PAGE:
A new Rural Enterprise Financing Project (REFP) will cover more than 287,700 beneficiaries from 10 provinces involved in agriculture, fisheries and small and medium-sized enterprises in rural areas. This initiative, which aims to improve access to national and regional markets, was launched on July 15 in Maputo, capital of Mozambique.
The project, funded by the International Fund for Agricultural Development (IFAD) and the Mozambican government, was launched at a workshop that marked the beginning of its activities, involving project team members, government officials and IFAD officials, including Adriano Ubisse , National Treasury Director, and Robson Mutandi, IFAD Director for Mozambique.
Despite the opportunities created by the increasing demand for food, the rural population is often confronted with a lack of resources, services and access to markets. In addition, the main constraint is credit and banking services.
“IFAD is a historic and strategic partner of the Government of Mozambique, with interventions in agriculture, fisheries, rural finance and rural development,” Ubisse said. “REFP is a new intervention with an innovative implementation approach that will add value to all IFAD-supported projects in the country.”
The total budget for the project is US $ 72.5 million, including an IFAD grant of US $ 62.1 million. The project will be co-financed by the Mozambican Government ($ 4.3 million), the beneficiaries themselves ($ 1.1 million) and the private sector ($ 5 million).
In Mozambique, lack of access to financial services and technical resources is becoming an increasingly critical constraint for small farmers seeking to expand and intensify their activities. The REFP aims to increase the availability and use of adequate, affordable and innovative financial and technical support services, but also to help raise very poor rural populations to a bankable level, thereby improving education and financial capacity.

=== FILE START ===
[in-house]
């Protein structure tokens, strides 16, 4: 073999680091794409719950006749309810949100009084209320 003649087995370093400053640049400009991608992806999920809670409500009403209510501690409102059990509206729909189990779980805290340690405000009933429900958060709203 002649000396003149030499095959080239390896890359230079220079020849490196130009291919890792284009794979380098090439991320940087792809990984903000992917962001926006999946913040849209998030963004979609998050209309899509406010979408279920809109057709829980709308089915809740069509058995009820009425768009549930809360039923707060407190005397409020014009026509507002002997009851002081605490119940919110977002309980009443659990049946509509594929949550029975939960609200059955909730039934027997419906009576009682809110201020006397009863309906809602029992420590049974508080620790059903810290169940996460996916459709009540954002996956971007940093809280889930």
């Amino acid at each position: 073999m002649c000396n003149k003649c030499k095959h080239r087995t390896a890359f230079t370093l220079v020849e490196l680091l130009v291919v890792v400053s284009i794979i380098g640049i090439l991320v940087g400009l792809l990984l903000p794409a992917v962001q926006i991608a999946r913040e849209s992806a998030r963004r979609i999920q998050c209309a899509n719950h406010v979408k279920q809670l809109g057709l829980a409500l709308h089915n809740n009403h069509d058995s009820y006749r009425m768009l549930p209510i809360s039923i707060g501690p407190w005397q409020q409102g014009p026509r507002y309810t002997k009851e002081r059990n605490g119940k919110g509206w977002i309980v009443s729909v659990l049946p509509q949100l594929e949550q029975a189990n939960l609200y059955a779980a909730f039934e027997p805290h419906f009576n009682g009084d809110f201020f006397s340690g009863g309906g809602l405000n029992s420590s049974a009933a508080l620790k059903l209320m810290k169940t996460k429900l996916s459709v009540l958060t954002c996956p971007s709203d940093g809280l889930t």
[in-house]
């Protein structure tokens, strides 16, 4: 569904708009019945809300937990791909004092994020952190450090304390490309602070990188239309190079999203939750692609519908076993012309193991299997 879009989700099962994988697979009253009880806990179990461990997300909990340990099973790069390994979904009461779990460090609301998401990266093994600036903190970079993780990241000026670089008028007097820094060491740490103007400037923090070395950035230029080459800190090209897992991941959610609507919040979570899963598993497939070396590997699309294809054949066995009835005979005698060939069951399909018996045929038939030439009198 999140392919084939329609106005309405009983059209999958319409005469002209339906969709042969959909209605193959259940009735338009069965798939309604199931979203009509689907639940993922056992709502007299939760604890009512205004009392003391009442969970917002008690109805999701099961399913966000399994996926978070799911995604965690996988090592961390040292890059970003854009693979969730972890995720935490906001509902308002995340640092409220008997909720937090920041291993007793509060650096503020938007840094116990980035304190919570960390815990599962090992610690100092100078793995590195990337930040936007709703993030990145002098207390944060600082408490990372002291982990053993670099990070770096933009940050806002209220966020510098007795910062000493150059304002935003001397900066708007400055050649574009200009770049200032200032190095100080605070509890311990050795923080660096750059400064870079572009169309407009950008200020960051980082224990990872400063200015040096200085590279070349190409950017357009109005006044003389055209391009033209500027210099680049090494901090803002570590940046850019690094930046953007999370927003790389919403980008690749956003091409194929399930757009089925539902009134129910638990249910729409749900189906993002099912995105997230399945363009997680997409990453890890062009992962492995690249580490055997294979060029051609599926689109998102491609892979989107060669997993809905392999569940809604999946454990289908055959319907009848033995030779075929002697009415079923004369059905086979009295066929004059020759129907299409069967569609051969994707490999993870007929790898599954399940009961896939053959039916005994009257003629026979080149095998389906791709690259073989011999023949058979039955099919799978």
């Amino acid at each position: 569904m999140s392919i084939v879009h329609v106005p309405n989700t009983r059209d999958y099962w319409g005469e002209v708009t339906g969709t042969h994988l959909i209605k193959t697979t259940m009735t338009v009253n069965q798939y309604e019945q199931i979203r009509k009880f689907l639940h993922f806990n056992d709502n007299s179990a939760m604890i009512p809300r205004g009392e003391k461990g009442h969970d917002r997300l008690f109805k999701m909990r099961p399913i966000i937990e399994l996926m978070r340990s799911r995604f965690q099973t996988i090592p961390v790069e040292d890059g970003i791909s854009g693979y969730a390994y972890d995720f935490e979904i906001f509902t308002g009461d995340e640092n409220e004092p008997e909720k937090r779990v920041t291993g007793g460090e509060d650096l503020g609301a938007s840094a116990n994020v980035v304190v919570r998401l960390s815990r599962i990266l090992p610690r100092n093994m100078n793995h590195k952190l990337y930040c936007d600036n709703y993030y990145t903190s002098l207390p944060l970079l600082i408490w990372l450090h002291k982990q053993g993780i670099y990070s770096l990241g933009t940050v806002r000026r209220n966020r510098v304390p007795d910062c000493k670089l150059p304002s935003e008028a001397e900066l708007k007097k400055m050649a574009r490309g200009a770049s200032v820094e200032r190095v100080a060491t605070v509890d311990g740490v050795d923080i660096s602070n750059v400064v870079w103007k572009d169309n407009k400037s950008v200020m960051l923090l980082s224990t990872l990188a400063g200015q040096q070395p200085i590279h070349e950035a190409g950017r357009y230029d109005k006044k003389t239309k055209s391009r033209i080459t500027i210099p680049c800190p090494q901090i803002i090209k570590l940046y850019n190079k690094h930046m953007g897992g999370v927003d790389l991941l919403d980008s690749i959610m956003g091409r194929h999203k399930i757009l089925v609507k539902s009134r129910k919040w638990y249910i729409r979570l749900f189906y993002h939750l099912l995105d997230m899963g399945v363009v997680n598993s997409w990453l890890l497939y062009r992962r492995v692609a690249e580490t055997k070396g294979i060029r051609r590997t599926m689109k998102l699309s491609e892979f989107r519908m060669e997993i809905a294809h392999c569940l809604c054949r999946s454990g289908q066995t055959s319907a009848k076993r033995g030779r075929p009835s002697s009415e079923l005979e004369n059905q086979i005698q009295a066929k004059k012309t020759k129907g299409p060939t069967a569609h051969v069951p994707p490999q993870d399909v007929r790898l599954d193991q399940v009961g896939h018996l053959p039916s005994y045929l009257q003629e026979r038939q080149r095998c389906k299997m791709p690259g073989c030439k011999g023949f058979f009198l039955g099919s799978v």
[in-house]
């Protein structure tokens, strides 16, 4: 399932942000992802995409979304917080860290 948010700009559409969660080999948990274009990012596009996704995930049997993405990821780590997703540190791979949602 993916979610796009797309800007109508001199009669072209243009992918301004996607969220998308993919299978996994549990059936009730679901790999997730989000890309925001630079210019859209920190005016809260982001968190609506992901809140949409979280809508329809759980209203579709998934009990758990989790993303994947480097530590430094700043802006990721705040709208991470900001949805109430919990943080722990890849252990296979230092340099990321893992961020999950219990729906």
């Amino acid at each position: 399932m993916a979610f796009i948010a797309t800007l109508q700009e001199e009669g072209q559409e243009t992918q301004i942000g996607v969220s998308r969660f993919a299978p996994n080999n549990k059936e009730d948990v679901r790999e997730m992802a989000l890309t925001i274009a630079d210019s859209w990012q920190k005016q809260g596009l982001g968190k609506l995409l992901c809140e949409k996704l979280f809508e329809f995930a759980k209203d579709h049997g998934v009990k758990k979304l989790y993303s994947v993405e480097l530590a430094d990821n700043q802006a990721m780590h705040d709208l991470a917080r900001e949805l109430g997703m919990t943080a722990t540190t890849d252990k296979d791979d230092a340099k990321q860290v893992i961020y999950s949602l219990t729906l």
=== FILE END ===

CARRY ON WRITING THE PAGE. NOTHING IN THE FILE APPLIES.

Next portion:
“The target group for this new IFAD-supported project is the poorest and most disadvantaged population and aims to ensure that rural financial services reach poor communities and financially excluded groups,” Mutandi said. “We are here to stay and work with the Government of Mozambique on the strategy of financial inclusion, without leaving anyone behind.”
Digital financial services for agricultural and rural finance products will be developed, while training will be provided to rural agricultural and non-agricultural entrepreneurs and support to institutions working with the rural population.
Since 1983, IFAD has funded 15 rural development programs and projects in Mozambique, with a total cost of US $ 664.3 million, with IFAD investment of US $ 428.0 million. These projects directly benefited more than 2 million rural families.